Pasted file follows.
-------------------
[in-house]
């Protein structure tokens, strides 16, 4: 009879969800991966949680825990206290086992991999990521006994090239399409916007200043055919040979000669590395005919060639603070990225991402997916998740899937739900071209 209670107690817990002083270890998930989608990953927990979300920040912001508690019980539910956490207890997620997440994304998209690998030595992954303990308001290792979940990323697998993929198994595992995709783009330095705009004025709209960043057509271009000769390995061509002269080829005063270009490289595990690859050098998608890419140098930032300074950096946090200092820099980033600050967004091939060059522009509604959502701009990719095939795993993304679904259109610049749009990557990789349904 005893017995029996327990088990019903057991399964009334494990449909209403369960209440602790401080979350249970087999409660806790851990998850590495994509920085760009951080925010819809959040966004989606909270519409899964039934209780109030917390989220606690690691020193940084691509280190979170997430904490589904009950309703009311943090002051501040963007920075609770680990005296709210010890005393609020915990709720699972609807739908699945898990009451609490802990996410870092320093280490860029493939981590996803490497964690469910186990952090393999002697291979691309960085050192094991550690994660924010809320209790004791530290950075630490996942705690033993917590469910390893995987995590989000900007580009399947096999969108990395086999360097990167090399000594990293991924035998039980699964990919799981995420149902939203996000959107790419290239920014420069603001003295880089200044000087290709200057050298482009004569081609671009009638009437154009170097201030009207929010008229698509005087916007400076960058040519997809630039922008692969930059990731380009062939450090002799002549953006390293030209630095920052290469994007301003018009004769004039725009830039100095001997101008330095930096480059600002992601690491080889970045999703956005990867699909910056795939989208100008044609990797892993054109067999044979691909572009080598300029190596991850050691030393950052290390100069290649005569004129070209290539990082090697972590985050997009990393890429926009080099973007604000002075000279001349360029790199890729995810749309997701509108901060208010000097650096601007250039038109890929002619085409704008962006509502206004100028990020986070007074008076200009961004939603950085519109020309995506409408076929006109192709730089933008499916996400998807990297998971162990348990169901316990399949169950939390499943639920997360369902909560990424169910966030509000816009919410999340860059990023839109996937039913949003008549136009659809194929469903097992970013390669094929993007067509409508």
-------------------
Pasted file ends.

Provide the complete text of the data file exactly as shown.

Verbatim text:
[in-house]
């Protein structure tokens, strides 16, 4: 009879969800991966949680825990206290086992991999990521006994090239399409916007200043055919040979000669590395005919060639603070990225991402997916998740899937739900071209 209670107690817990002083270890998930989608990953927990979300920040912001508690019980539910956490207890997620997440994304998209690998030595992954303990308001290792979940990323697998993929198994595992995709783009330095705009004025709209960043057509271009000769390995061509002269080829005063270009490289595990690859050098998608890419140098930032300074950096946090200092820099980033600050967004091939060059522009509604959502701009990719095939795993993304679904259109610049749009990557990789349904 005893017995029996327990088990019903057991399964009334494990449909209403369960209440602790401080979350249970087999409660806790851990998850590495994509920085760009951080925010819809959040966004989606909270519409899964039934209780109030917390989220606690690691020193940084691509280190979170997430904490589904009950309703009311943090002051501040963007920075609770680990005296709210010890005393609020915990709720699972609807739908699945898990009451609490802990996410870092320093280490860029493939981590996803490497964690469910186990952090393999002697291979691309960085050192094991550690994660924010809320209790004791530290950075630490996942705690033993917590469910390893995987995590989000900007580009399947096999969108990395086999360097990167090399000594990293991924035998039980699964990919799981995420149902939203996000959107790419290239920014420069603001003295880089200044000087290709200057050298482009004569081609671009009638009437154009170097201030009207929010008229698509005087916007400076960058040519997809630039922008692969930059990731380009062939450090002799002549953006390293030209630095920052290469994007301003018009004769004039725009830039100095001997101008330095930096480059600002992601690491080889970045999703956005990867699909910056795939989208100008044609990797892993054109067999044979691909572009080598300029190596991850050691030393950052290390100069290649005569004129070209290539990082090697972590985050997009990393890429926009080099973007604000002075000279001349360029790199890729995810749309997701509108901060208010000097650096601007250039038109890929002619085409704008962006509502206004100028990020986070007074008076200009961004939603950085519109020309995506409408076929006109192709730089933008499916996400998807990297998971162990348990169901316990399949169950939390499943639920997360369902909560990424169910966030509000816009919410999340860059990023839109996937039913949003008549136009659809194929469903097992970013390669094929993007067509409508």